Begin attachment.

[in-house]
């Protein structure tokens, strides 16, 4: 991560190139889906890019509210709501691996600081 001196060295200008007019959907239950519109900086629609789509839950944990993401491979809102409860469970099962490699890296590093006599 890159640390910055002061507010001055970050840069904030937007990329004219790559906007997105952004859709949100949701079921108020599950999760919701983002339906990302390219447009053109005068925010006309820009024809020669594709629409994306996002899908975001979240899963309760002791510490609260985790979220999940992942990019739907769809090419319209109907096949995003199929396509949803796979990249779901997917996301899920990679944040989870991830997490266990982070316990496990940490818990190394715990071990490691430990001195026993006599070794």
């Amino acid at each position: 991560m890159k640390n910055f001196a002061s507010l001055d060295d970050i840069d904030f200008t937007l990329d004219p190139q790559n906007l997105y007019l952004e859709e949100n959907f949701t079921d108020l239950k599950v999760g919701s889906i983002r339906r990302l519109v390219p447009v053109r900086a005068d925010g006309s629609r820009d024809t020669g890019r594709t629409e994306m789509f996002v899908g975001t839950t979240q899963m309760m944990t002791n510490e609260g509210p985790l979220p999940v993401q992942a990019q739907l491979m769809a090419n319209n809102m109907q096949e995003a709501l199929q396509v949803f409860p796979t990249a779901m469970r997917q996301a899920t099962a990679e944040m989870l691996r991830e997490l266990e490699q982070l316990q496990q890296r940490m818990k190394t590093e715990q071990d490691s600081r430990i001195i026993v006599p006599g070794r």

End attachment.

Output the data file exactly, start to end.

[in-house]
């Protein structure tokens, strides 16, 4: 991560190139889906890019509210709501691996600081 001196060295200008007019959907239950519109900086629609789509839950944990993401491979809102409860469970099962490699890296590093006599 890159640390910055002061507010001055970050840069904030937007990329004219790559906007997105952004859709949100949701079921108020599950999760919701983002339906990302390219447009053109005068925010006309820009024809020669594709629409994306996002899908975001979240899963309760002791510490609260985790979220999940992942990019739907769809090419319209109907096949995003199929396509949803796979990249779901997917996301899920990679944040989870991830997490266990982070316990496990940490818990190394715990071990490691430990001195026993006599070794």
């Amino acid at each position: 991560m890159k640390n910055f001196a002061s507010l001055d060295d970050i840069d904030f200008t937007l990329d004219p190139q790559n906007l997105y007019l952004e859709e949100n959907f949701t079921d108020l239950k599950v999760g919701s889906i983002r339906r990302l519109v390219p447009v053109r900086a005068d925010g006309s629609r820009d024809t020669g890019r594709t629409e994306m789509f996002v899908g975001t839950t979240q899963m309760m944990t002791n510490e609260g509210p985790l979220p999940v993401q992942a990019q739907l491979m769809a090419n319209n809102m109907q096949e995003a709501l199929q396509v949803f409860p796979t990249a779901m469970r997917q996301a899920t099962a990679e944040m989870l691996r991830e997490l266990e490699q982070l316990q496990q890296r940490m818990k190394t590093e715990q071990d490691s600081r430990i001195i026993v006599p006599g070794r």